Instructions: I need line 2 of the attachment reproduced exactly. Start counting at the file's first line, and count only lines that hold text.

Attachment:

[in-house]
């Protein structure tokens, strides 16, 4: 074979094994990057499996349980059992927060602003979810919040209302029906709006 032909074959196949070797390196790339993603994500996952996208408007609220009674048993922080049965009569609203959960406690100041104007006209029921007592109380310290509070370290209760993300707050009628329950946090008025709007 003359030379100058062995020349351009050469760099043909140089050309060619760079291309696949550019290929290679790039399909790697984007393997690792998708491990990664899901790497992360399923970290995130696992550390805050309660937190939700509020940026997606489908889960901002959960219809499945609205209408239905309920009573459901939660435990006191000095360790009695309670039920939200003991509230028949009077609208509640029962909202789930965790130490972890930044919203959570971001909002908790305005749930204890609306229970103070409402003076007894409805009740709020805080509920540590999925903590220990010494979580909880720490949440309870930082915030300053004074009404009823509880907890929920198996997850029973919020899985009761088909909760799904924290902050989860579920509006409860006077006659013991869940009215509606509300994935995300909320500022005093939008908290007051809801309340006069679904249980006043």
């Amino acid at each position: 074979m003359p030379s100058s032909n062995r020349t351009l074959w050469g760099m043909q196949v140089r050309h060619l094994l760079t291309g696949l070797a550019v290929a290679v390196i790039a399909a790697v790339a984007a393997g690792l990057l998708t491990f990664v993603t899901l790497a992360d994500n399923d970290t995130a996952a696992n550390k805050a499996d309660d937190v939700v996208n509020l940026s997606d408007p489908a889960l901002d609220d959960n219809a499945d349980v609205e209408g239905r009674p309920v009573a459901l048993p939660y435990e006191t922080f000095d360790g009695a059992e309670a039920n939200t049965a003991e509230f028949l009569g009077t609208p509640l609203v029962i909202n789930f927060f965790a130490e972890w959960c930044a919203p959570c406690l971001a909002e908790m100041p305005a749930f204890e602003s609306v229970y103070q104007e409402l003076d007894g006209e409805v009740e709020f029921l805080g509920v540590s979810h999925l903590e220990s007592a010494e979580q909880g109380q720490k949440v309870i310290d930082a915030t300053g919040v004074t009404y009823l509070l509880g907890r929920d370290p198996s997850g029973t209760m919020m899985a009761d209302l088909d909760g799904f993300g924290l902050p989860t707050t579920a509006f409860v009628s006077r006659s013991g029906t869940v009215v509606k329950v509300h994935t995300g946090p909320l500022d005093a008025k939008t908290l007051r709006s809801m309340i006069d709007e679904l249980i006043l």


């Protein structure tokens, strides 16, 4: 074979094994990057499996349980059992927060602003979810919040209302029906709006 032909074959196949070797390196790339993603994500996952996208408007609220009674048993922080049965009569609203959960406690100041104007006209029921007592109380310290509070370290209760993300707050009628329950946090008025709007 003359030379100058062995020349351009050469760099043909140089050309060619760079291309696949550019290929290679790039399909790697984007393997690792998708491990990664899901790497992360399923970290995130696992550390805050309660937190939700509020940026997606489908889960901002959960219809499945609205209408239905309920009573459901939660435990006191000095360790009695309670039920939200003991509230028949009077609208509640029962909202789930965790130490972890930044919203959570971001909002908790305005749930204890609306229970103070409402003076007894409805009740709020805080509920540590999925903590220990010494979580909880720490949440309870930082915030300053004074009404009823509880907890929920198996997850029973919020899985009761088909909760799904924290902050989860579920509006409860006077006659013991869940009215509606509300994935995300909320500022005093939008908290007051809801309340006069679904249980006043």